djupedal (584558) | about a year ago | (#45315079)

Isn't this what we have math for?

Re:Nice, but.... (3, Insightful)

gmuslera (3436) | about a year ago | (#45315183)

Math is nice, let you build models, make predictions and so on, but it could describe anything possible or impossible in any potential universe, To be sure that it fits in our universe, you must contrast it with reality. Einstein's theory was a bunch of complex equations, but was matching those equations predictions with reality that gave them validity.

In this particular case, observing it could tell that our guesses had some ground, or that were more or less severe of what is really happening, because maybe some factors we aren't measuring or aren't fully understood yet.

Re:Nice, but.... (1)

Anonymous Coward | about a year ago | (#45315441)

Mmm hmm; I get the impression that a lot of "science" graduates that came after my time didn't get that lecture about avoiding extrapolation like the plague.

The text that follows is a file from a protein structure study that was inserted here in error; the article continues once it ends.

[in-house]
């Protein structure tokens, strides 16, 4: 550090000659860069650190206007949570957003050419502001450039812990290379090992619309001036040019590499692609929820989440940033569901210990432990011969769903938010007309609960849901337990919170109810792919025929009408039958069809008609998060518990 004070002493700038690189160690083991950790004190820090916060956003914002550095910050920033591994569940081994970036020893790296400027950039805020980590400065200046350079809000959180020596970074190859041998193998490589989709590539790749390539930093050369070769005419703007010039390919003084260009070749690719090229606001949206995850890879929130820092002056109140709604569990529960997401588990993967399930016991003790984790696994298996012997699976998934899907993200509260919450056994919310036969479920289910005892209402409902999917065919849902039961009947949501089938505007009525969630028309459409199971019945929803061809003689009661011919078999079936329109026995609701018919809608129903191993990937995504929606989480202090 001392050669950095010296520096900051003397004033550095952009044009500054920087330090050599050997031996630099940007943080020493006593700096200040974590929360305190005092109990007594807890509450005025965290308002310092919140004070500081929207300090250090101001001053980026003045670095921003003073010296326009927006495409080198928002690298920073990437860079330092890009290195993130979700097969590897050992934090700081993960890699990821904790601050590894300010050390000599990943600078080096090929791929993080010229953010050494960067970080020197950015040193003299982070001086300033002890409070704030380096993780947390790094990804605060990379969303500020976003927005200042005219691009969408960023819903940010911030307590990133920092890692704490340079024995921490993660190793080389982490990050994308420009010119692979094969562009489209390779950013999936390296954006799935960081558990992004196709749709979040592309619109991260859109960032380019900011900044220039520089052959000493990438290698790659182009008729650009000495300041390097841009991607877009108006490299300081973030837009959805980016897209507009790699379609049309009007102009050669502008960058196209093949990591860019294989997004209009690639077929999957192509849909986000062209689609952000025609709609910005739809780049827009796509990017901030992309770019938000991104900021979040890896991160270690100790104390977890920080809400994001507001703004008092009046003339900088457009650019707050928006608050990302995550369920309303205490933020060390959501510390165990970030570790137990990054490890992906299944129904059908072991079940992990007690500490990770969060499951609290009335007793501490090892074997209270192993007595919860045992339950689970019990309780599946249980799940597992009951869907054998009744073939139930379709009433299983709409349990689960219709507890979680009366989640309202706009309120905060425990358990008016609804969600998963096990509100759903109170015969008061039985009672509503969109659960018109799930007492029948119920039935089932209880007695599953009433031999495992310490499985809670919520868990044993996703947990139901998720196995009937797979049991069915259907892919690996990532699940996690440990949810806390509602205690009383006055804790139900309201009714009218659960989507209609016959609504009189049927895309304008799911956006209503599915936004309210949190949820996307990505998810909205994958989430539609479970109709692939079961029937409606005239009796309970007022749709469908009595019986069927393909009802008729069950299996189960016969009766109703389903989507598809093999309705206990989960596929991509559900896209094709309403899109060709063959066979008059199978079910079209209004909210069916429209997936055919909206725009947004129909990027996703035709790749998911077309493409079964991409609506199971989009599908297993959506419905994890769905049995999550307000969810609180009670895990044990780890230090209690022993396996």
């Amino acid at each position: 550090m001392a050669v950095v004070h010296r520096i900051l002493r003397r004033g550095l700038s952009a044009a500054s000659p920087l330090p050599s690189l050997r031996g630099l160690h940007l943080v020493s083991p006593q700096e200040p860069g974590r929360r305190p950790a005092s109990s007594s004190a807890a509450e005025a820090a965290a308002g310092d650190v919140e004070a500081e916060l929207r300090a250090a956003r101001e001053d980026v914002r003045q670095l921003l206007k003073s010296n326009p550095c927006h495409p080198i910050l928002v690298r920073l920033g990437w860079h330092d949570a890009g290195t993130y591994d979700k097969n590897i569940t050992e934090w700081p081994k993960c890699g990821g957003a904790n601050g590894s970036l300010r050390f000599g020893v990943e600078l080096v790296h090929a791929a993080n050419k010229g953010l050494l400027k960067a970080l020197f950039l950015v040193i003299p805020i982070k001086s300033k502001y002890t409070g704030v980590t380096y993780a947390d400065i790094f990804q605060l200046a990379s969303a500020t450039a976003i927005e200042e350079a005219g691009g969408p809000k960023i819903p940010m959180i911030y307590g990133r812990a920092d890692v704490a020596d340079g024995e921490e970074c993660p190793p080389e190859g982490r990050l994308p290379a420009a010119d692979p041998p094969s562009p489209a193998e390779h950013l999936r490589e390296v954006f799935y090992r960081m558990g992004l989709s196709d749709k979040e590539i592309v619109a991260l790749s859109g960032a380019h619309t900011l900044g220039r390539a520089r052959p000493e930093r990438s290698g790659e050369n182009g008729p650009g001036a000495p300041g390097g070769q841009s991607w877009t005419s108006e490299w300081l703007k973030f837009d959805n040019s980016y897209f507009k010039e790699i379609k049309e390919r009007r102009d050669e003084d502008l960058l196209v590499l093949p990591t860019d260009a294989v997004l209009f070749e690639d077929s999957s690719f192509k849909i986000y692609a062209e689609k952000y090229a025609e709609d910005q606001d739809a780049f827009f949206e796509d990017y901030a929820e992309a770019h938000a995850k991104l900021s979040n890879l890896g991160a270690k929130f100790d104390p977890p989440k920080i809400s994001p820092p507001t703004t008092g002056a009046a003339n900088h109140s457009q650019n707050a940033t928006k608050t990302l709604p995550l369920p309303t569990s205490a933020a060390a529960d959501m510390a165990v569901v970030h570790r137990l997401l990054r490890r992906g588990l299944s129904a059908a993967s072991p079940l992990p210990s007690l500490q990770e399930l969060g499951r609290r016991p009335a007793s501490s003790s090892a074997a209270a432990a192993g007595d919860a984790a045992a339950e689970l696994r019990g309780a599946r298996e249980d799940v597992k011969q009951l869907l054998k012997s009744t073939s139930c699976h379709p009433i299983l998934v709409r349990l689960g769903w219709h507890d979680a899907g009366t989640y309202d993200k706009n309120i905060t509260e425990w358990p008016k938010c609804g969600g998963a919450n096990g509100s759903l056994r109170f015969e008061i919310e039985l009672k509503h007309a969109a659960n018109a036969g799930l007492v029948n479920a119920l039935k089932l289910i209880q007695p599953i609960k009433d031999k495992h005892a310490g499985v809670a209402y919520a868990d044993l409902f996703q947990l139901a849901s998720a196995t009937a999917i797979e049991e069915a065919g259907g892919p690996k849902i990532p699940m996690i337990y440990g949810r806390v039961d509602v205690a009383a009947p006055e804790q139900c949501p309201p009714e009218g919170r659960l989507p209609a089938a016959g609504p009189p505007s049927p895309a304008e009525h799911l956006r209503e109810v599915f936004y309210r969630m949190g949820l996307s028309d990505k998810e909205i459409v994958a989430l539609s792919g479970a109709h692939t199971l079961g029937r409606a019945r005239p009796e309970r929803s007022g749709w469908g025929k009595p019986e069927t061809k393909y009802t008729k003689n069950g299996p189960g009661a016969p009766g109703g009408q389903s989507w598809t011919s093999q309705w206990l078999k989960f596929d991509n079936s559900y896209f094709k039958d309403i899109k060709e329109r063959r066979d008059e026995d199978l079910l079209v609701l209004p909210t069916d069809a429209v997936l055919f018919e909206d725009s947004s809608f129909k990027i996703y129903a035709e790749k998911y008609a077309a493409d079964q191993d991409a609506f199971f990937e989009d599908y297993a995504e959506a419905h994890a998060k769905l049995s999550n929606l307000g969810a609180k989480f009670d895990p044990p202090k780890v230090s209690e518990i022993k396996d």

what kind of 'extrapolation'? (1)

mbkennel (97636) | about a year ago | (#45315619)


FItting an arbitrary model with many degrees of freedom to one data set? yeah extrapolation is worrisome.

Extrapolating consequences of fundamental microscopic laws of physics interlinked and verified by millions of experiments and observations over a century of human civilization? No other extrapolation in the known human world is as useful or as secure.

Re:Nice, but.... (2)

Mitchell314 (1576581) | about a year ago | (#45315209)

Mathematical models is like software, in that in theory they work great, but in practice the fail many times, in many unexpected ways. Also, complex models require real data to calibrate. ie there tend to be many parameters that we need results to find their specific values.

Re:Nice, but.... (-1, Flamebait)

mbkennel (97636) | about a year ago | (#45315623)


It's not mathematical models----it's specific physical models which are represented in mathematics, combined with the empirically powerful knowledge of universal physical law.